AWAI Writing Challenge Winning Entry:
My Helper, My Friend, My Teacher
The best gift I have ever given was bought for a little boy who had a debilitating condition: he was profoundly deaf, could hardly speak and wore a hearing aid in each ear.
Danny was just seven when I first met him at our lakefront resort. His parents brought him (along with his normal-hearing twin brother) thinking that he might meet other children and make new friends who might be kinder to him. Danny was usually left at home, or with his speech therapist.
Danny didn’t play much with other children that summer; he mostly stayed by himself, alone in his silent world. We once saw him try to join a group of children, but he had trouble making himself understood and they soon tired of having to repeat everything, or to face him when speaking so he could read their lips. He was soon by himself, or sitting silently beside his dad. It hurt to see the pain in his face, and not know how to help him.
The following summer the family returned with Danny. We were delighted to learn that he was speaking better even though his deafness caused his speech to be indistinct and labored. One day as I was working on some of the boats on the beach, Danny came over to see what I was doing. With pantomime and simple words, I told him I was repairing leaks in the boat bottoms so they could be put back in the water. Immediately interested, he tried to ask a few questions, stayed a few minutes and then walked silently away. I felt bad because his sad eyes told me I had failed him.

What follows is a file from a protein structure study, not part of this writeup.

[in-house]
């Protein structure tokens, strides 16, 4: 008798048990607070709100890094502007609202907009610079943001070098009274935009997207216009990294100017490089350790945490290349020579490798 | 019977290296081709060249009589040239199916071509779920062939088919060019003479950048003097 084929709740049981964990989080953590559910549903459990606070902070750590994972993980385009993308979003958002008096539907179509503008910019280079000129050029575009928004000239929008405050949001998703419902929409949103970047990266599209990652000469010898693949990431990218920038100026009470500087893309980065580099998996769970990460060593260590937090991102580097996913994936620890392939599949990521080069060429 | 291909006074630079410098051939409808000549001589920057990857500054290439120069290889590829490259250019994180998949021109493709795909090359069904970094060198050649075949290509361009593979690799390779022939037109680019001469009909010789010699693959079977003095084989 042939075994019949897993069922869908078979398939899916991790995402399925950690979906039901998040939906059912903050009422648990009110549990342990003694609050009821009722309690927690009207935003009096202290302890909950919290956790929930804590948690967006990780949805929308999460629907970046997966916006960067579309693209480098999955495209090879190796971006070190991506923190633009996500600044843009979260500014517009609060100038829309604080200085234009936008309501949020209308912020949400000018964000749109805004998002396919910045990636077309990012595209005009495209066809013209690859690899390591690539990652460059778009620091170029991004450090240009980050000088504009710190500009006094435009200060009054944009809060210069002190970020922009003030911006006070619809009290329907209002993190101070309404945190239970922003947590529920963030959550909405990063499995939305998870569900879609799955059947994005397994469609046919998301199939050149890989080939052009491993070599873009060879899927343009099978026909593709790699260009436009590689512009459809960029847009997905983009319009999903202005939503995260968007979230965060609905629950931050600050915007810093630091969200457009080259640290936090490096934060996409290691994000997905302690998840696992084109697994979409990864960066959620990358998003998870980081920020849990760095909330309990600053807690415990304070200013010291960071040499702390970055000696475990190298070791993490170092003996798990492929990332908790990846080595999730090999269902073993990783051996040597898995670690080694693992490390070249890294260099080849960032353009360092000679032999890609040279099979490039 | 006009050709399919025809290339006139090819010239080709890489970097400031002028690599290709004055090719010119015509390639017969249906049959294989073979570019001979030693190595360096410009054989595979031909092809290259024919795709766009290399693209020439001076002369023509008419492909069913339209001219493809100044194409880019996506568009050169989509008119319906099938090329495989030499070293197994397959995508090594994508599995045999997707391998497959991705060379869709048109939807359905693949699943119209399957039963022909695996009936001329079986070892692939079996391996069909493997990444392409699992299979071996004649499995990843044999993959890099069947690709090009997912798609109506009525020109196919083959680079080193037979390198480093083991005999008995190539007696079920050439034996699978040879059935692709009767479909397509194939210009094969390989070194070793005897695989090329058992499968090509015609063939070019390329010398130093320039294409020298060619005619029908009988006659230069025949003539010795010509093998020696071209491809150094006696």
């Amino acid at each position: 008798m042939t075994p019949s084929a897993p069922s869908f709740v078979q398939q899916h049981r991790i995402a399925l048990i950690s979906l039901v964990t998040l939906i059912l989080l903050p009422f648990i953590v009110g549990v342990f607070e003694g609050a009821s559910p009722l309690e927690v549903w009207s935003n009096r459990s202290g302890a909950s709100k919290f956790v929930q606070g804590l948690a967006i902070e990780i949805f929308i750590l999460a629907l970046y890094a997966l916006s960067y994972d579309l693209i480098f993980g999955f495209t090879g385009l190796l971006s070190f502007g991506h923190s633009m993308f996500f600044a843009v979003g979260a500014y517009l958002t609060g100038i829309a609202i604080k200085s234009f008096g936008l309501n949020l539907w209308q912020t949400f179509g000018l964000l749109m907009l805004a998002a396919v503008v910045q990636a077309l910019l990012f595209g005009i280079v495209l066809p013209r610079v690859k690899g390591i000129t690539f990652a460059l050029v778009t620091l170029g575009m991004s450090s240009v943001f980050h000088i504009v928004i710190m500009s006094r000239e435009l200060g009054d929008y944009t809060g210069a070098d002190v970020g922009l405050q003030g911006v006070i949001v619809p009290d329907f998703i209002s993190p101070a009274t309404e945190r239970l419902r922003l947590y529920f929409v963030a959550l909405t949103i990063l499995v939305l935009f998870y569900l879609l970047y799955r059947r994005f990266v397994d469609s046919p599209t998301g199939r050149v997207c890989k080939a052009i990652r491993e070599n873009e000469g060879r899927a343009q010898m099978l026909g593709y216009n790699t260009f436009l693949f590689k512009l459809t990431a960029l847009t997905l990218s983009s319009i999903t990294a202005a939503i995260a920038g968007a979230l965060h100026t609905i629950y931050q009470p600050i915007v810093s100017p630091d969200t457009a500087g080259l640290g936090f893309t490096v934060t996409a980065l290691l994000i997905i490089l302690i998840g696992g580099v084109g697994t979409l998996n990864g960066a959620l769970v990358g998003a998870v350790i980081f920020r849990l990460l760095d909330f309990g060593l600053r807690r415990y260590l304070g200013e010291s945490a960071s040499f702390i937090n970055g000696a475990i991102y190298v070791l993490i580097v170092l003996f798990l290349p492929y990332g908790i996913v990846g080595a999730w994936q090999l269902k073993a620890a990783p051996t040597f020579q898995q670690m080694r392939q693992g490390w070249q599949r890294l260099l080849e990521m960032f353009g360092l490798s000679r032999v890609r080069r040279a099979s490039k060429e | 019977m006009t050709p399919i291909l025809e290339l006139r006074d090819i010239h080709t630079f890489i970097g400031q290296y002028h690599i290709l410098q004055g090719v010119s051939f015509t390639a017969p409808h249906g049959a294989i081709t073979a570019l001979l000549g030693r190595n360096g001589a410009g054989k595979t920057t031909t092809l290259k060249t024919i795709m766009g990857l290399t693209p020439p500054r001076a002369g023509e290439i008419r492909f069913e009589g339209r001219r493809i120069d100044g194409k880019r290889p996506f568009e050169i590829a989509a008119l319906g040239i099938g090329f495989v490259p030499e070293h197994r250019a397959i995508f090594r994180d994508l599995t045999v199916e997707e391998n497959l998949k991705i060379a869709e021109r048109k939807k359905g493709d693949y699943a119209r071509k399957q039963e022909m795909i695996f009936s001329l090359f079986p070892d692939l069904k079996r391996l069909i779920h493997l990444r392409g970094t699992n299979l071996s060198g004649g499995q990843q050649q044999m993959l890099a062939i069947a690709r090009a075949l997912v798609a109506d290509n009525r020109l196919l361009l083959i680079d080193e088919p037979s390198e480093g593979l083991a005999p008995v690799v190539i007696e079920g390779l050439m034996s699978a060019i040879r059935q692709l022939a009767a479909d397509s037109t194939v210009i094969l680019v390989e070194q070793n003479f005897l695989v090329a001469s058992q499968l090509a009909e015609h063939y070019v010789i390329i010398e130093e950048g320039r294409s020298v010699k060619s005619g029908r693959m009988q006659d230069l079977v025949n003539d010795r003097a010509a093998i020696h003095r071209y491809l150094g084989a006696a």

That evening when I drove into town to pick up supplies, I thought I might find a little gift for Danny and for his twin brother, too, so he wouldn’t feel left out. For his brother I found a suitable water toy and was searching for a toy for Danny, when it occurred to me that maybe he would like something useful rather than a toy. I finally found a small boy’s carpentry kit: tool belt, hammer, screw driver, pliers, square and carpenter pencil in a windowed gift box.
When I returned, I took the two gifts to their cottage, gave the water toy to his brother ‘for his improvement in swimming,’ and offered the carpentry kit to Danny, who was holding back. Slowly and distinctly I said to him, “Danny, this is for you, because I could really use some help with the boats.” He reached out hesitantly, looked at the contents, clasped the box to his chest, looked up at me and in a choked voice asked, “Can I really help?” I assured him I needed his help. His parents looked on, tears in their eyes.
Morning work starts early on a resort, so I was on the beach before 6:30, working on a sailboat. As I was pushing it into the water I heard an unmistakable voice behind me say “I’m ready for work.” There stood little Danny, the too-large tool belt sagging between his hips and his knees, tools in their pockets, smiling from ear to ear, his blue eyes sparkling, the hammer in his hand. He couldn’t wait to get started.
Danny worked with me all morning: hammering, finding nails or screws, measuring everything in sight, asking questions and repeating the answers. He wore that tool belt all day every day after that. His mother said he kept it beside his bed at night and got up early to come to work with me every morning. He became my helper and my friend, following me around every day. And in a very real way, he became my teacher.
For the gift that I gave to Danny taught me that that there is no greater joy than to learn that a child’s life has been brightened by a small gift. My gift to Danny became his gift to me and I’ll never forget it, or him.
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